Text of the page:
Then there is a video transcript.
Narrator: What do you think of it when you hear the word poison? Arsenic? Cyanide? What about water?
Life could not exist without water. But under the right circumstances … Water can be as dangerous as any poison.
This is what happens when you drink too much water.
Your kidneys filter out excess waste and water from the blood. But they can only treat 800-1,000 mL of water per hour. And if you somehow manage to drink more than that without throwing it, you can run into trouble. Because drinking faster than your kidneys can transform it. So the excess ends up in your cells.
Normally, your cells are surrounded by an accurately balanced solution of sodium and water, which flows in and out through small holes in the cell membrane, thus keeping the sodium concentration both inside and outside the cell balanced.
But when you drink too much water, the sodium solution dilutes. It’s not salty enough. Thus some of that extra water rushes into the cell to restore balance and make it swell.
Doctors call this water intoxication and it is a major problem. Now, most of your cells can handle the swelling at some point since the soft, flexible tissue like fat and muscle can stretch.
But for the cells in your brain, it’s another story, because your skull isn’t stretched.
It’s bone. It’s hard – like a rock.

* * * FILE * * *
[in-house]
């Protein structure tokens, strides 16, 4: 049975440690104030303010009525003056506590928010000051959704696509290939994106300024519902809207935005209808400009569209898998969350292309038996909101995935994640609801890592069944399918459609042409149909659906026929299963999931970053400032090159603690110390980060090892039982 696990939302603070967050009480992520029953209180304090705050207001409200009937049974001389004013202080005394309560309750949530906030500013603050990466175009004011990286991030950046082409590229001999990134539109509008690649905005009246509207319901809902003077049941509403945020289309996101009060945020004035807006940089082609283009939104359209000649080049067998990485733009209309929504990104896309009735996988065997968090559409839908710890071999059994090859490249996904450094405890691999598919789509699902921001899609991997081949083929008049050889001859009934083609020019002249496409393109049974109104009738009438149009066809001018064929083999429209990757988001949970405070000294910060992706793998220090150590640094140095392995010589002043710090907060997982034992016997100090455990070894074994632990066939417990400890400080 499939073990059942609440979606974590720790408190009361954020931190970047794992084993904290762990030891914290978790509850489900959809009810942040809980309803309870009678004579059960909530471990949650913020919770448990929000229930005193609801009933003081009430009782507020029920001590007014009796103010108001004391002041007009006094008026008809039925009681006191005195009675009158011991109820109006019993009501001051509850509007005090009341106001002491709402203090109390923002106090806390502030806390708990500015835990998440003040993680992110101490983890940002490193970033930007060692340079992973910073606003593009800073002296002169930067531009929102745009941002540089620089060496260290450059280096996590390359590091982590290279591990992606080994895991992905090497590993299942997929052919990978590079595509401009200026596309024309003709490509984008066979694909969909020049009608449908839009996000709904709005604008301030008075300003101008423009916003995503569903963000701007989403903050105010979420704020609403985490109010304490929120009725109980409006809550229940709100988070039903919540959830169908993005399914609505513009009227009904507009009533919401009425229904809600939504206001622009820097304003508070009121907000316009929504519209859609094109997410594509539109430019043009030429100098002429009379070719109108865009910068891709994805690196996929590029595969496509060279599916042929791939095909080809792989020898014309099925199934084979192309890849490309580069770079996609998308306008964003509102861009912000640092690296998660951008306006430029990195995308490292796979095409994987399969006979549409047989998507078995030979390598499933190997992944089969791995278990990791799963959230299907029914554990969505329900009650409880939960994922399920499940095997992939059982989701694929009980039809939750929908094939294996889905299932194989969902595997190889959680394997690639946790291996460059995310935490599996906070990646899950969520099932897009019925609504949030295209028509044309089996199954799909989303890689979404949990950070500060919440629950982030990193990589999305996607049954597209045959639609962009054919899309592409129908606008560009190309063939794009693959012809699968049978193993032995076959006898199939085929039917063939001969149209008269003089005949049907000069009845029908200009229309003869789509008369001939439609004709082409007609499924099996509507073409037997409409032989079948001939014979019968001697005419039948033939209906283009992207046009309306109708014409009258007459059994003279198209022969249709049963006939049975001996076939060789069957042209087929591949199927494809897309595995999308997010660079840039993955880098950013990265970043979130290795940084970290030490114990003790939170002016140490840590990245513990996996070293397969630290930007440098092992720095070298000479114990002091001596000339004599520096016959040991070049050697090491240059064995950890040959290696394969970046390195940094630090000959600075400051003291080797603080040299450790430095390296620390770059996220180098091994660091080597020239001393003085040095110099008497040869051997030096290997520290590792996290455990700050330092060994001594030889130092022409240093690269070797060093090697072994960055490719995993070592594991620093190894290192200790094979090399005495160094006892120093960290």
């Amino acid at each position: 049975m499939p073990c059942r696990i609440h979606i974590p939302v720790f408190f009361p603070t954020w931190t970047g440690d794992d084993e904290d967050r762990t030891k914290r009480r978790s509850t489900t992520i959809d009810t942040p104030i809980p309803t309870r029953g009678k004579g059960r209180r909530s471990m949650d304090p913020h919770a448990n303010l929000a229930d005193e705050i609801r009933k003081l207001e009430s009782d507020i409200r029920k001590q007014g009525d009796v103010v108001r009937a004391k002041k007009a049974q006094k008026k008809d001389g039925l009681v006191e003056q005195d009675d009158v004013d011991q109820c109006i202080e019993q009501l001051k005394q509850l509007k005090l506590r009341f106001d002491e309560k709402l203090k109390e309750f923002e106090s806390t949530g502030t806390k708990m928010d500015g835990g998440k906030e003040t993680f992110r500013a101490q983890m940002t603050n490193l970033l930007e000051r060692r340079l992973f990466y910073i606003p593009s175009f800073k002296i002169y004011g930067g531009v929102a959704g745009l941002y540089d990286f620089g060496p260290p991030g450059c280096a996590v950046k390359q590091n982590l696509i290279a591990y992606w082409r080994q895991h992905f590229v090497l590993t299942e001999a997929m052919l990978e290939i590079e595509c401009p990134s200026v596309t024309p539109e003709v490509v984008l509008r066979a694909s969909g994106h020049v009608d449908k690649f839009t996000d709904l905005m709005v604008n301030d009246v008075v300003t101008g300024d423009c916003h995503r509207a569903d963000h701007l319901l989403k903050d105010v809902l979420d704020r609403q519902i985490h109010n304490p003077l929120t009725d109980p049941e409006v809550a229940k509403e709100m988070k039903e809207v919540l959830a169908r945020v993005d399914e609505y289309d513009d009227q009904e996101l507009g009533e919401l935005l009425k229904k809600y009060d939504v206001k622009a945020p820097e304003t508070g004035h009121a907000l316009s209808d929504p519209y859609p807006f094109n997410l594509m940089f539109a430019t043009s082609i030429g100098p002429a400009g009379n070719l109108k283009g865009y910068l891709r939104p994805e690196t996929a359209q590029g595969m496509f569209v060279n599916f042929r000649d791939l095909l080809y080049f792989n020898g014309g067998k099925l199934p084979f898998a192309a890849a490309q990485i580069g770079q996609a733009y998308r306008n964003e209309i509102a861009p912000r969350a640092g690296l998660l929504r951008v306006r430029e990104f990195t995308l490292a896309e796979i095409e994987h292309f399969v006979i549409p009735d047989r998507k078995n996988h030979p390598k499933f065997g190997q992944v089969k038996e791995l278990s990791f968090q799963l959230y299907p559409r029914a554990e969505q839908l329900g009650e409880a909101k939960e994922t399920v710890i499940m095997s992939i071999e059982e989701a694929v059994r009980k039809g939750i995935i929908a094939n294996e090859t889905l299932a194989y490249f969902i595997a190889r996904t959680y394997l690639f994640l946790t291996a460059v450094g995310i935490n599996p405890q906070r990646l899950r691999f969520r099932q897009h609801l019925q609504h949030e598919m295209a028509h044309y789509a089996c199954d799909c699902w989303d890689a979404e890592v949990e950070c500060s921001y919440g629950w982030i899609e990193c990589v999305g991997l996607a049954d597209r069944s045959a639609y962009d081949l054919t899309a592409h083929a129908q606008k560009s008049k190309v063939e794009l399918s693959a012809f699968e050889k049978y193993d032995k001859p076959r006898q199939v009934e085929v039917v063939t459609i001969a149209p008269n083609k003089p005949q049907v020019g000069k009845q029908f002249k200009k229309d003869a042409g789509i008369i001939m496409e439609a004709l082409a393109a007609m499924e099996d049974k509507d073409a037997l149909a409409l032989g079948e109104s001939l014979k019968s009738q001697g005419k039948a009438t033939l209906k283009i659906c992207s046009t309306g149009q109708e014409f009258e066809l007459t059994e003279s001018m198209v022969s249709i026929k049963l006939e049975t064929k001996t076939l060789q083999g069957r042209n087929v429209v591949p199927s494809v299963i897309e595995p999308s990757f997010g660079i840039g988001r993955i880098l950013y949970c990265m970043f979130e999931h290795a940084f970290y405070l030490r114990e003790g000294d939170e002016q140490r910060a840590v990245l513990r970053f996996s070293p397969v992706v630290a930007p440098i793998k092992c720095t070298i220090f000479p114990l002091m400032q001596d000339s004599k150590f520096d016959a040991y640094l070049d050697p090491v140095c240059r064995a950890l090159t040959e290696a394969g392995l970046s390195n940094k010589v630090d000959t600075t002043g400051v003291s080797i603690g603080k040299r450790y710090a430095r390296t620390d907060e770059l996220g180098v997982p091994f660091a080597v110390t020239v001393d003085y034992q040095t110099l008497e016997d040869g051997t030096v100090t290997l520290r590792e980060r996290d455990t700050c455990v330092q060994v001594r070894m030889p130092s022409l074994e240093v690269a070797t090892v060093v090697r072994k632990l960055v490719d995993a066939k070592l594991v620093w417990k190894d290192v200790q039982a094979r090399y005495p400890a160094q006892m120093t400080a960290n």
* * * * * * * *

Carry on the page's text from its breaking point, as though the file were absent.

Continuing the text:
Thus, when your brain swells, it accumulates pressure in your head.
At first, you may experience headaches, confusion or drowsiness.
But when the pressure rises, you risk brain damage, coma, and even death. And it could all be finished in less than ten hours.
A 64-year-old woman, for example, died the same evening after drinking between 30-40 glasses of water. And a group of U.S. Army apprentices immediately vomited and took it after dropping more than 2 liters an hour after a hard day of training.
But it’s the marathon runners who have to be particularly careful. One study found that 1 in 6 marathons developed at least one mild intoxication from the water because the race stressed their body, including the kidneys. Therefore, they do not eliminate water efficiently, which can cause water to seep into the bloodstream more easily.
People with certain kidney problems are also vulnerable since they cannot properly treat water and the problem is not unique to water.
For example, the same thing can happen if you make too much beer at a time. It’s called potomania.
The good news is that there is an easy way to stay safe. The average healthy adult needs about 3-4 liters of water a day. And since this can come from food and even other beverages, drink it when you’re thirsty, and then stop.
EDITOR’S NOTE: This video was originally published in November 2018.